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Gastrointestinal Motility and Sensory Abnormalities May Contribute to Food Refusal in Medically Fragile Toddlers

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Abstract

Background

In chronically ill children who refuse to eat, surgery to correct anatomic problems and behavioral treatments to overcome oral aversion often succeed. A few patients fail with standard treatments. The aims of the study were to: 1) investigate motility and gastric sensory abnormalities and 2) describe treatment that was individualized based on pathophysiology in children who failed surgery and behavioral treatments.

Methods

We studied 14 patients (age 1.5–6; mean 2.5; M/F: 7/7). All had a lifelong history of food aversion and retching or vomiting persisting after feeding therapy and fundoplication. All were fed through gastrostomy or gastro-jejunostomy tubes. We studied esophageal and antroduodenal manometry, and gastric volume threshold for retching. We identified when gastric antral contractions were associated with retching and pain. A multidisciplinary treatment program included a variable combination of continuous post-pyloric feedings, drugs to decrease visceral pain, drugs for motility disorders, and behavioral, cognitive, and family therapy. We interviewed parents 2–6 months following testing to evaluate symptoms, mode of feeding and emotional health.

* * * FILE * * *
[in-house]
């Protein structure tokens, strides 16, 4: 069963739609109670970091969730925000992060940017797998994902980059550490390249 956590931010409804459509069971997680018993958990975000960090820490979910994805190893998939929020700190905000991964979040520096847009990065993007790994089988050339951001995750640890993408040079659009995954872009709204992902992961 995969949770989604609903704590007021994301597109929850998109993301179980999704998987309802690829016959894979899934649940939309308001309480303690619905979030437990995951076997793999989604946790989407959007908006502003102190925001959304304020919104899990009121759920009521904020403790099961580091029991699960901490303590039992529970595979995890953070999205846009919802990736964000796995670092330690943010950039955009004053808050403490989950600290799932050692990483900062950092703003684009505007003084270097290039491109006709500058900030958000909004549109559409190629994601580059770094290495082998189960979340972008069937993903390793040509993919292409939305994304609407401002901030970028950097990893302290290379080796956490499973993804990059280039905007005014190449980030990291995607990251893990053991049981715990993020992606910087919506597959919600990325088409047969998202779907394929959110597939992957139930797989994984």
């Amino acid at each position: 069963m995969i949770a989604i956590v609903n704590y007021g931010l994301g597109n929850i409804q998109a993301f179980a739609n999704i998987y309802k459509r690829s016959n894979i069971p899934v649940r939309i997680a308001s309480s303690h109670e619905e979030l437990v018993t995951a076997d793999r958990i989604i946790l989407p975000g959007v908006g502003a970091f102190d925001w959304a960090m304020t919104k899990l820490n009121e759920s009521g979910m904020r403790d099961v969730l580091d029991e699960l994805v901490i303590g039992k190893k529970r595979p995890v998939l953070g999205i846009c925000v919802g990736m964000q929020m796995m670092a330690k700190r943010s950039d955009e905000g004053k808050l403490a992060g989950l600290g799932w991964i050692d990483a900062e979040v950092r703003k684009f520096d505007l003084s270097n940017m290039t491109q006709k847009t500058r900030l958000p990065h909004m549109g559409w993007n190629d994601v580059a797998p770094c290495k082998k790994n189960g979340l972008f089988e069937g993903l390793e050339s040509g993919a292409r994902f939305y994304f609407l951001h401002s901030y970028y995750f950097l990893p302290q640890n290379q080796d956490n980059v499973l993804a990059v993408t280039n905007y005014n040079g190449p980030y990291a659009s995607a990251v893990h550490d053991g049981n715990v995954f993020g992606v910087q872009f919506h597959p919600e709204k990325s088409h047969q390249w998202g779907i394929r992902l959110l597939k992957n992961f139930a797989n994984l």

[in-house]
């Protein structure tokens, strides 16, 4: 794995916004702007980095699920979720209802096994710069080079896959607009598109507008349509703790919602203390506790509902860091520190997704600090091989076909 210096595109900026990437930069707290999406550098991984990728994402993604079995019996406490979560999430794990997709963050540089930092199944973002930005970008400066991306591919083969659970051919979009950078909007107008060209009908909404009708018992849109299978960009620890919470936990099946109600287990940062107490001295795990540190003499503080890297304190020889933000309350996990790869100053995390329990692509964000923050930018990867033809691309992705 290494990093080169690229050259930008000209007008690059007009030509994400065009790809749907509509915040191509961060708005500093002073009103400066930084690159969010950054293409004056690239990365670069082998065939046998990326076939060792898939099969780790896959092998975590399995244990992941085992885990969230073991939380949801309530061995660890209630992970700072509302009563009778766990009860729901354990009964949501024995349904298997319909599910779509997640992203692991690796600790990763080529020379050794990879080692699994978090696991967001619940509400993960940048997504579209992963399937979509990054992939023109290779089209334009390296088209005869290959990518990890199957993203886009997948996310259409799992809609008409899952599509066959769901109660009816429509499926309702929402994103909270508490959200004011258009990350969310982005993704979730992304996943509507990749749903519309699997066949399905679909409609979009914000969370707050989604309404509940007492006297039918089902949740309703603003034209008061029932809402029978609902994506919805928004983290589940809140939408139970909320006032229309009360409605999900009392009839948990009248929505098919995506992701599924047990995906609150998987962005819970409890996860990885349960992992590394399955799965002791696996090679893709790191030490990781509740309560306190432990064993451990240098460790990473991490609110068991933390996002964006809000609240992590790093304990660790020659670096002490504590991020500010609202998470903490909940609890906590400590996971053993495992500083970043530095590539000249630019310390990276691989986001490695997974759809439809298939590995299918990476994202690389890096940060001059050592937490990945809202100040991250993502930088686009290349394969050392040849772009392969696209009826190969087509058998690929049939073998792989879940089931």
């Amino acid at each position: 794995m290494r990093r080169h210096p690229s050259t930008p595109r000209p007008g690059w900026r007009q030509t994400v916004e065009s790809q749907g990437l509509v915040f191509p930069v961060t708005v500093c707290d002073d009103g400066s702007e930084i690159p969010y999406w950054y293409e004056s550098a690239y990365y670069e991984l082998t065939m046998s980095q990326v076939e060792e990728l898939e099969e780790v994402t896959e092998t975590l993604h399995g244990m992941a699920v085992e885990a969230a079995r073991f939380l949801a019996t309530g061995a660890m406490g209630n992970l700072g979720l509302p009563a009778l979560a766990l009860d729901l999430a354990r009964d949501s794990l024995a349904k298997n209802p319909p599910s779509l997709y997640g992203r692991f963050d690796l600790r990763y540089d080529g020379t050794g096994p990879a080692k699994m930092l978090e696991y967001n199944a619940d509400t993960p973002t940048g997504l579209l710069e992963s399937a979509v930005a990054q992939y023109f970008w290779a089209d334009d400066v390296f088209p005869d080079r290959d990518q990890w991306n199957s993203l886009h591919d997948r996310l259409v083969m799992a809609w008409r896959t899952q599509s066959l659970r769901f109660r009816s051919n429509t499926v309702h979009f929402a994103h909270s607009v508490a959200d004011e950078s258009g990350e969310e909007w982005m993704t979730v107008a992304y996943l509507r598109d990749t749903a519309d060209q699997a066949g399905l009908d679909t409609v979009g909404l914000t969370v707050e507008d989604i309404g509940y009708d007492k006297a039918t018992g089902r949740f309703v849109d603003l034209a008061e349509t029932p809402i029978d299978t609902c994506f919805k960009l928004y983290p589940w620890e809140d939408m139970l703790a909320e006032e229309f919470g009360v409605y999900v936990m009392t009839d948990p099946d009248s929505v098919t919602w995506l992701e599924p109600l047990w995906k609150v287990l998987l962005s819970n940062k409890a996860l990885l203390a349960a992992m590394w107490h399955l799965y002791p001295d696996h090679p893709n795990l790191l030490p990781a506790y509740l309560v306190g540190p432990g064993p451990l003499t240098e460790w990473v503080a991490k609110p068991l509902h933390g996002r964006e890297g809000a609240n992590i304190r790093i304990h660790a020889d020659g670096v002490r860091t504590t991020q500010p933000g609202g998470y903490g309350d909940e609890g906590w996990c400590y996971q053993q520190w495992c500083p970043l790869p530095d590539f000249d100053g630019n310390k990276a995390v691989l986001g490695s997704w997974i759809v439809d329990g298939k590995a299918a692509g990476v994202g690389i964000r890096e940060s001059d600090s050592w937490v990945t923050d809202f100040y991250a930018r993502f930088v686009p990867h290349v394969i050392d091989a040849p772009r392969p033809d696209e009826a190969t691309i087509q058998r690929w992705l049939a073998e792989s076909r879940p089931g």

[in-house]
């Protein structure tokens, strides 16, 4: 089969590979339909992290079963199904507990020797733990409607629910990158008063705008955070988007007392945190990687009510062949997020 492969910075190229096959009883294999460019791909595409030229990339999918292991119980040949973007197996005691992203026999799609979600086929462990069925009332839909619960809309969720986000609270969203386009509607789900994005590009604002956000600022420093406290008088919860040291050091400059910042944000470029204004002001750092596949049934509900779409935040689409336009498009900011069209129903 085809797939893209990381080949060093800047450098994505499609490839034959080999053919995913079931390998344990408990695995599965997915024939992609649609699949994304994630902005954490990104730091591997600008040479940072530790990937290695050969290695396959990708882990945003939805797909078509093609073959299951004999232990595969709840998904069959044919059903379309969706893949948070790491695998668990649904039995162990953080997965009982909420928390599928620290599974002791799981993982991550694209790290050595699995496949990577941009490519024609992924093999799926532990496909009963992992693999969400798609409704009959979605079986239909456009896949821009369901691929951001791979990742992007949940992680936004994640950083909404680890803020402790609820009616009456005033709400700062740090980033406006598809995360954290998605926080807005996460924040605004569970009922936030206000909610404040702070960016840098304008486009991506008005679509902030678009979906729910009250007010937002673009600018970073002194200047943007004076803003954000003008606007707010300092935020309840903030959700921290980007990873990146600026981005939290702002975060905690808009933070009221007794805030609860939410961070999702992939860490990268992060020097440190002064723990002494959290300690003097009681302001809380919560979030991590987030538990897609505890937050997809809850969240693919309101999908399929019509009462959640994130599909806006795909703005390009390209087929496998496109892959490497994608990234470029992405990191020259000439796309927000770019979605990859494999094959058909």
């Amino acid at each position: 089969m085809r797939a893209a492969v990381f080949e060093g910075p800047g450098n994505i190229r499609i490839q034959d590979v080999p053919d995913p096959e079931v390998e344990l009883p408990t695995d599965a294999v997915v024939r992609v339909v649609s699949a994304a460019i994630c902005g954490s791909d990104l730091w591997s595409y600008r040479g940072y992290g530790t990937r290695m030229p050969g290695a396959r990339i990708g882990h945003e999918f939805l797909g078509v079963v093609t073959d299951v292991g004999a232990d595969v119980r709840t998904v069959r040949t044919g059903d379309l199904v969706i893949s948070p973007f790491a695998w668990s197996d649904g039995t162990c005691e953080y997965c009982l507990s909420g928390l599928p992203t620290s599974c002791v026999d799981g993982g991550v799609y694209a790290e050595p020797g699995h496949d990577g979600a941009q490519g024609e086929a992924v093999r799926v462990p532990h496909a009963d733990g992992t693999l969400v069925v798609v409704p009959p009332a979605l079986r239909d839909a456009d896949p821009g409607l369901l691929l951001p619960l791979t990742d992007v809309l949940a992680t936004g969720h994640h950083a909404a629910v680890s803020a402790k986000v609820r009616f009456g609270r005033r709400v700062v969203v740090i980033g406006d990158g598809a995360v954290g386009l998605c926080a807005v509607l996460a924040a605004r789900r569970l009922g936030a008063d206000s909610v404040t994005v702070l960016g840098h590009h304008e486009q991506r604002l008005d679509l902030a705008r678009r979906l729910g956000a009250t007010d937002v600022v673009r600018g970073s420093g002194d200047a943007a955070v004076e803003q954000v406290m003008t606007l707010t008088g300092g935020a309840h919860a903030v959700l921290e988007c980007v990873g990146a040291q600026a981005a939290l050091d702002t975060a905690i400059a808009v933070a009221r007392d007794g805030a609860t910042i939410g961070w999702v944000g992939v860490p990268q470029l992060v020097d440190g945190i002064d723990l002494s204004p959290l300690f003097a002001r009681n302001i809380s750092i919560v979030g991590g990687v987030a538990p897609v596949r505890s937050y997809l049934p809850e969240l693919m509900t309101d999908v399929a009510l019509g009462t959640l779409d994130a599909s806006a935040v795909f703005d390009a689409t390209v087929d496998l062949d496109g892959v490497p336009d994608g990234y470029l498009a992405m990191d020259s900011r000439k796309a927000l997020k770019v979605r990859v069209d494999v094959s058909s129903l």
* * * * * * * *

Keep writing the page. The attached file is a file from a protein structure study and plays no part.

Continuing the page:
Results

We found a motility disorder alone in 2, decreased threshold for retching alone in 5 and both motility and sensory abnormalities in 7. After treatment, 6 of 14 (43%) began eating orally and 80% had improved emotional health. Retching decreased from 15 episodes per day to an average of 1.4 per day (p <0.01).

Conclusions

Upper gastrointestinal motor and/or sensory disorders contributed to reduced quality of life for a majority of children and families with persistent feeding problems. A multidisciplinary approach improved symptoms and problems in these children

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